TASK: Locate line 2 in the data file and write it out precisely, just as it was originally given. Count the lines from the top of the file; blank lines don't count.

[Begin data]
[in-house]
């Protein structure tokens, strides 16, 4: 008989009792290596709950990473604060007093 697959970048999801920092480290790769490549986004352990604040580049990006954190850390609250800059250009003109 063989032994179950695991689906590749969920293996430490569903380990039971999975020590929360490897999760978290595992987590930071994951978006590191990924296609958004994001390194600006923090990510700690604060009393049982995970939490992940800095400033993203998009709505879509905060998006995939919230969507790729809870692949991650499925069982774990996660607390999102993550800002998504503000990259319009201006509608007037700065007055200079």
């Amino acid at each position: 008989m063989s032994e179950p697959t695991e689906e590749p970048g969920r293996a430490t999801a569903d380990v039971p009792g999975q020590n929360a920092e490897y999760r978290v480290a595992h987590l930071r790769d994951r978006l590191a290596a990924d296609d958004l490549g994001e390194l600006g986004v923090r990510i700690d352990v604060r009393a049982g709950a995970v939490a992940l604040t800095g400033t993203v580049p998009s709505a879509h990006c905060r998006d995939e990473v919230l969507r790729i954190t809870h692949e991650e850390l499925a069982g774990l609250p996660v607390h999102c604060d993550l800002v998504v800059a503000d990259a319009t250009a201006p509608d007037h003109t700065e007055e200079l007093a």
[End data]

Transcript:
């Protein structure tokens, strides 16, 4: 008989009792290596709950990473604060007093 697959970048999801920092480290790769490549986004352990604040580049990006954190850390609250800059250009003109 063989032994179950695991689906590749969920293996430490569903380990039971999975020590929360490897999760978290595992987590930071994951978006590191990924296609958004994001390194600006923090990510700690604060009393049982995970939490992940800095400033993203998009709505879509905060998006995939919230969507790729809870692949991650499925069982774990996660607390999102993550800002998504503000990259319009201006509608007037700065007055200079």